Discussion in 'General Education' started by Genmai, Mar 7, 2010.
Mar 7, 2010
I completely agree with the entire thing! The more techniques I have to help me reach kids, the better teacher I become. It's not just about "knowing" the material; it's about showing the kids how to "know" the material. When I break things down, especially into specific steps, students know exactly what to do. I've taught language arts, social studies, and now math at the middle school level, and this holds true for all of them.
The sad thing is I learned none of this while getting my teaching degree. I was lucky to have a master teacher as a partner for two years and learned SO MUCH from her. I've also heard speakers like Rick Wormelli and others who have inspired me to do things differently. The Internet has also been a blessing, connecting so many of us teachers and allowing a level of collaboration not possible even 20 years ago.
We are in a time of ever-increasing testing and data-collection, but until teachers are taught how to actually teach, none of it will matter.
It's a very interesting article. I pre-ordered Lemov's book on Amazon; I'm always willing to learn something new.
Very interesting. Thanks for posting it. I'm going to look at the book on Amazon too.
I had never heard of this guy, but I ordered the book as well. I love the videos on his site. I think even with an education degree, many teachers never had classes in management and when they did-it was more theories more than specific techniques to use.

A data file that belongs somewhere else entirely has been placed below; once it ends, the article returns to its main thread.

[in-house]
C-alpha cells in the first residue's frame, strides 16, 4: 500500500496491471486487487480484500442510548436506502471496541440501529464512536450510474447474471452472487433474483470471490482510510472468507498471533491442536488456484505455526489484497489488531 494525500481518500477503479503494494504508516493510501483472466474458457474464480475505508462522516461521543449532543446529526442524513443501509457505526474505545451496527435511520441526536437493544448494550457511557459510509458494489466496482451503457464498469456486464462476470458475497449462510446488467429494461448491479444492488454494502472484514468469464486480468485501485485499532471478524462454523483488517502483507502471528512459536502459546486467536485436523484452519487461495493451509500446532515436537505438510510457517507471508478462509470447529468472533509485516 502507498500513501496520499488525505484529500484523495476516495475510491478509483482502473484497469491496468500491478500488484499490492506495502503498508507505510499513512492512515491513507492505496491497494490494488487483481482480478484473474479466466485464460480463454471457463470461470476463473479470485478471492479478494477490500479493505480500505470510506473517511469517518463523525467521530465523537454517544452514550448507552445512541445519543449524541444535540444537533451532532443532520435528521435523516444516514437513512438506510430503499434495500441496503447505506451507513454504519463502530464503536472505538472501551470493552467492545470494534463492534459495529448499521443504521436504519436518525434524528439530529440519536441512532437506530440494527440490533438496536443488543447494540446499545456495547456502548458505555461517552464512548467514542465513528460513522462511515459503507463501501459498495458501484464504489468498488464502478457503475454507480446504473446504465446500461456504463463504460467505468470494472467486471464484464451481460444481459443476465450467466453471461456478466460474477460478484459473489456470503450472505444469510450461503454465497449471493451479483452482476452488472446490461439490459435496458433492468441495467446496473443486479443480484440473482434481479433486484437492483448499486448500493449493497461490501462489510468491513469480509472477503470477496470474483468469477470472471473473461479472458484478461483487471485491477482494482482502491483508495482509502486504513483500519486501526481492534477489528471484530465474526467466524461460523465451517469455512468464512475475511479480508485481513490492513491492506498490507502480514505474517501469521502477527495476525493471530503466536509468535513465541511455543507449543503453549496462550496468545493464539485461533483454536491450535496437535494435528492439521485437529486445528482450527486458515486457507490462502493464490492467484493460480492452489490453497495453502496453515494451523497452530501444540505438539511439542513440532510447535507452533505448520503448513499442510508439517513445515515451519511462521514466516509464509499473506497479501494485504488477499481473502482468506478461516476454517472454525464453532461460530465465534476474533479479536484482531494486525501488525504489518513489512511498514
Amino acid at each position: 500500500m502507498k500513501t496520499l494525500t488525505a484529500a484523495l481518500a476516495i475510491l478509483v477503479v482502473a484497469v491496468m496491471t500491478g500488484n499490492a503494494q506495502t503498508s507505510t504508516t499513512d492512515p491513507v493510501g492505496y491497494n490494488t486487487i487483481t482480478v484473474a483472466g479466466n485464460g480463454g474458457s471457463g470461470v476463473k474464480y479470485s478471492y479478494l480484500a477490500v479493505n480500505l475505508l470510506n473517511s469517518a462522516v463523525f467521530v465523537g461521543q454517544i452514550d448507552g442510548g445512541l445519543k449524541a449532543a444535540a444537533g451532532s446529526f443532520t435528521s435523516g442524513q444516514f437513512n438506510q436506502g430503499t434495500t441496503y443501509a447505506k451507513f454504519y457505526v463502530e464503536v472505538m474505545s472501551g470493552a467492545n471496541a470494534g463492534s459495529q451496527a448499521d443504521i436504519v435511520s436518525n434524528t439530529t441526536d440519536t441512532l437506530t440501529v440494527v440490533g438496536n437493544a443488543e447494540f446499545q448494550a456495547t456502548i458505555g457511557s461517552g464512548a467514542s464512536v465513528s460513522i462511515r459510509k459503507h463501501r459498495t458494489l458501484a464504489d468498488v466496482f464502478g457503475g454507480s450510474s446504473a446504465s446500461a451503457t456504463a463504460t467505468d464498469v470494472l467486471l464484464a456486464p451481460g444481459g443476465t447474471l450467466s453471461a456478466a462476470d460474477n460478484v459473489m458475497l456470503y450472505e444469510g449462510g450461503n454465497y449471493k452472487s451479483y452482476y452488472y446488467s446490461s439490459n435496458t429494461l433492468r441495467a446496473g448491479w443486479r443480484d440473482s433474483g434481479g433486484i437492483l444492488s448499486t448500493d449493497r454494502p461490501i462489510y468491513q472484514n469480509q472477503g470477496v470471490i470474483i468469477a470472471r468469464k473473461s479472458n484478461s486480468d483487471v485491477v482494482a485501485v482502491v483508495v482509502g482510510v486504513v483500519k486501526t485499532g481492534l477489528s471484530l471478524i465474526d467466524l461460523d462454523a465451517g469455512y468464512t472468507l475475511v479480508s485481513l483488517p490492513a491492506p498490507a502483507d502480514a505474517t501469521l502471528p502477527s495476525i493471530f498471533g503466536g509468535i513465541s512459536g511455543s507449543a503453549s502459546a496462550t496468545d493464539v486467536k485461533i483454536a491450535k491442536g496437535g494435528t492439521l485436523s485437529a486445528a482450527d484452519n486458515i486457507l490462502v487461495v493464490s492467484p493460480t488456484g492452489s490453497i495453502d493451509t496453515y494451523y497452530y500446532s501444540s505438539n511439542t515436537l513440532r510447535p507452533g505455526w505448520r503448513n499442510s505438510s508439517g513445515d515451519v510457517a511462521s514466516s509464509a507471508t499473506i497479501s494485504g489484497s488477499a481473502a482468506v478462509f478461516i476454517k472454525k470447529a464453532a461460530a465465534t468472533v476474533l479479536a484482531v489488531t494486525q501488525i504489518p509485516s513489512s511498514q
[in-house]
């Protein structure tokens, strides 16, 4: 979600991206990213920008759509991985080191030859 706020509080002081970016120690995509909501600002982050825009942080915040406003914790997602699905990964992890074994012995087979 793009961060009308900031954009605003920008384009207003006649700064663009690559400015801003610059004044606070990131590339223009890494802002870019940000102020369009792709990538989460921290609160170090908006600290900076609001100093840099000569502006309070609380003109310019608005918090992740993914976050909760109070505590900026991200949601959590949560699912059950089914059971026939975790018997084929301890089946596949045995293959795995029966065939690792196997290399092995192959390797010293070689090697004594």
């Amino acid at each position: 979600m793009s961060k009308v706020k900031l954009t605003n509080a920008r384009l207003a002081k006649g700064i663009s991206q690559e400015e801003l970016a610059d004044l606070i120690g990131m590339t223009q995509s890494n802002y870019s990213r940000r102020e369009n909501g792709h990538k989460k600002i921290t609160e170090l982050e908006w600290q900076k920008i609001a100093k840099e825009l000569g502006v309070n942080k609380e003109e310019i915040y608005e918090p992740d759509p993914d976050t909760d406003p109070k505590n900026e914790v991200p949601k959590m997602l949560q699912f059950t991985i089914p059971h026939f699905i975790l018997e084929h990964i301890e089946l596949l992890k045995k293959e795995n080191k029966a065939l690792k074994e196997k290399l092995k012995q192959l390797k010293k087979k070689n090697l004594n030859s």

Wonderful. Thank you so much for posting the link. The videos are great, and I can't wait until the book comes out. The fact that these techniques are so successful in an urban area really appeals to me, an urban school teacher.
I read this article this morning from a twitter link. One of the things that I thought was refreshing was that this was an article on how to improve eduacation in the US that wasn't all about teacher-bashing.
I know that I am not a "perfect" teacher, however, I do believe I am a darn good one. Why? Because I try my best to do a better job every year. I seek out educational opportunities and I look at the teachers in my building and seek out those I can learn from. I had to learn to do this as a young teacher, because as the article mentioned, you don't learn how to be a great teacher in teacher prep programs.
When I reflect on my student teaching/teaching prep courses, I'm constantly amazed how how LITTLE they did to prepare me to teach.
I'm bringing in a copy for our AP-- he loves sharing articles on education, and this one is great!!!
Here's my favorite quote:
“Teaching depends on what other people think,” Ball told me, “not what you think.” "
I completely agree with this article. There are very few things that I learned in "teacher training" that I use on any type of consistent basis. In fact, much of what I know and do is the result of trial and error. The few things that are from teacher training are generally organizational procedures such as keeping gradebook together.
Mar 8, 2010
I'm pre-ordering, as well. IMO, if I knew then (in college), what I know now (after experiences), I would have been able to make more out of my teacher prep courses.
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